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I'm developing several Eclipse Features (groups of Eclipse plugins that form an Installable Unit), and I've been given the requirement that each Feature must have the ability to be deactivated, or in other words, made to not start when Eclipse is started.

I have a plugin that makes contributions to the UI (Perspective, Wizards, Menu items, etc), and I've tried to just intercept the call to the start method of the plugin like so...

Please note that the class PluginVerification is running in another plugin that will be delivered with the installation of the Feature that contains the plugins that I want to stop. In other words, my Feature consists of Plugins A, B, and C. PluginVerification lives in C, and I want to use it to control the starting of Plugins A and B.

Here's Plugin A and B's Activator class's start method

/*
 * (non-Javadoc)
 * @see org.eclipse.ui.plugin.AbstractUIPlugin#start(org.osgi.framework.BundleContext)
 */
public void start(BundleContext context) throws Exception {
    if(PluginVerification.verify(this)) {
        super.start(context);
        plugin = this;
    }
}

If the call to PluginVerification.verify(this) returns false, then I don't start the plugin. This works half way, because the plugin truly does not start, but there are UI artifacts that were contributed by this plugin that still show up. For example, the wizards that this plugin contributes are still accessible via the UI. But when you try to use one of them, NullPointerExceptions are thrown because the plugin never started.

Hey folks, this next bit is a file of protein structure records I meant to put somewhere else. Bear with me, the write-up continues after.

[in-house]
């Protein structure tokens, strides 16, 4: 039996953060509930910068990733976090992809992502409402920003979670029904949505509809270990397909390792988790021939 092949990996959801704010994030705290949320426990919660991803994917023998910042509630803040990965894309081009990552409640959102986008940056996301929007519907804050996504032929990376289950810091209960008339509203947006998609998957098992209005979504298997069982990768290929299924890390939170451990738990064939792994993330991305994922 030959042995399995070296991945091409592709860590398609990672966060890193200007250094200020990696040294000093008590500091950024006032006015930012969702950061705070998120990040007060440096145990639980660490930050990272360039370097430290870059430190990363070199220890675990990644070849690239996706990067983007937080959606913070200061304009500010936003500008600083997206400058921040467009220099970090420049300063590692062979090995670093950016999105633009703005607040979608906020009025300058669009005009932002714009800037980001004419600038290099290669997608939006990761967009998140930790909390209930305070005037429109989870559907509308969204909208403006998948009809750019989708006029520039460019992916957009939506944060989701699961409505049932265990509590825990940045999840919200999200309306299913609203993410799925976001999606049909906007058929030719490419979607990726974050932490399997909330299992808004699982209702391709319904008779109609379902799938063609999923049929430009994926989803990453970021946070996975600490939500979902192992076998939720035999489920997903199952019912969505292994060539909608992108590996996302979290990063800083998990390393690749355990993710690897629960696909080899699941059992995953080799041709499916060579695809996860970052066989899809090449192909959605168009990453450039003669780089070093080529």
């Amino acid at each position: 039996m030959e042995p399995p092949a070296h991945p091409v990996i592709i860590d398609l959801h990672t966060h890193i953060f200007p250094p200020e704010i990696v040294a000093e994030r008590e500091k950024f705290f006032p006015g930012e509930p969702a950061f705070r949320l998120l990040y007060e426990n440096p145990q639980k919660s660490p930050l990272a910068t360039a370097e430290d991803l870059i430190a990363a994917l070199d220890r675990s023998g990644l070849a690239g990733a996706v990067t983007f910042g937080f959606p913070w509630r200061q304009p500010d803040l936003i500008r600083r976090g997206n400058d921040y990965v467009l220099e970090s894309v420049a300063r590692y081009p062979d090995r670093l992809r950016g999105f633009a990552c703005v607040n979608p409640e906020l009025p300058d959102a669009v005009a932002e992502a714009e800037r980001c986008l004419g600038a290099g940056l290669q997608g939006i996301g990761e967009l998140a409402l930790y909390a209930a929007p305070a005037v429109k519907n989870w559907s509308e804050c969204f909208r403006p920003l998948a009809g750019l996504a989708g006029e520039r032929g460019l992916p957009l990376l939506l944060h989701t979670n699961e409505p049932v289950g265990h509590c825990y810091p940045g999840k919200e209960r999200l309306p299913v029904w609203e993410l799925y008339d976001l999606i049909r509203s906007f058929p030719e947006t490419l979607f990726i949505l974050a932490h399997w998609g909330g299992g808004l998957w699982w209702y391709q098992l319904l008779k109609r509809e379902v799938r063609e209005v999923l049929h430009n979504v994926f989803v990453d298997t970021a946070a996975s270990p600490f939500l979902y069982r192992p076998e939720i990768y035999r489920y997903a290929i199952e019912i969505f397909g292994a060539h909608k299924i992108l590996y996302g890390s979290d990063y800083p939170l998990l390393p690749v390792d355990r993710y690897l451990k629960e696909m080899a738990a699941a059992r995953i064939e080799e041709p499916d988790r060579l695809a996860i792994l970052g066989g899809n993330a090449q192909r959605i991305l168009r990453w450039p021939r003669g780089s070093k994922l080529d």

I was hoping someone could help me find better place to truly stop a plugin from starting so that it won't contribute it's UI artifacts at all. I'm planning to alert the user that his product isn't verified, and therefore could not be started. I want the user to feel as if the Feature has simply disappeared from his Eclipse environment.

Thank you for your consideration, Trace

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2 Answers 2

up vote 2 down vote accepted

I think you will have better luck with p2 director. As to why some artifacts are available, probably because your plugins are installed (you can check with osgi console) but are not started.enter image description here.

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Thanks for the link. I've been reading about p2 director and the APIs for about a day and a half now. I'm trying to get something working that does an uninstall programatically, but with no success yet. When I do get it, I'll post it here. –  twindham Mar 28 '12 at 17:30

You'll want to have a look at the <eclipse_home>/configuration/config.ini file and the osgi.bundles property

See the eclipse help:

osgi.bundles

The comma-separated list of bundles which are automatically installed and optionally started once the system is up and running. Each entry is of the form:

<URL | simple bundle location>[@ [<start-level>] [":start"]]

The start-level indicates the OSGi start level at which the bundle should run. If the start-level (>0 integer) is omitted then the framework will use the default start level for the bundle. If the "start" tag is added then the bundle will be marked as started after being installed.

I think you should be able to achieve what you want to do by adding you bundle to that list and not having it listed as "start"´and/or changing the startlevels between you plugins so that one starts before the other.

Also, check out Dude, where's my bundle

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I think he wants to this during runtime, based on licences for example –  Alex Kravets Mar 27 '12 at 13:53
    
That's exactly right. The theory is that there will be a checking of the state of a license periodically and if that check returns a license that has been moved to a "revoked" state, then I have to cut off access to the Feature. –  twindham Mar 28 '12 at 17:26
    
Fredrik, I now see what you are trying to accomplish with your answer, but I think using the P2 Director solution fits my requirement better. I need the user to have his/her access to my plugins revoked, and uninstalling them seems to be the best way to do that. I did learn a bit about start levels, so thank you for that. –  twindham Mar 28 '12 at 20:45

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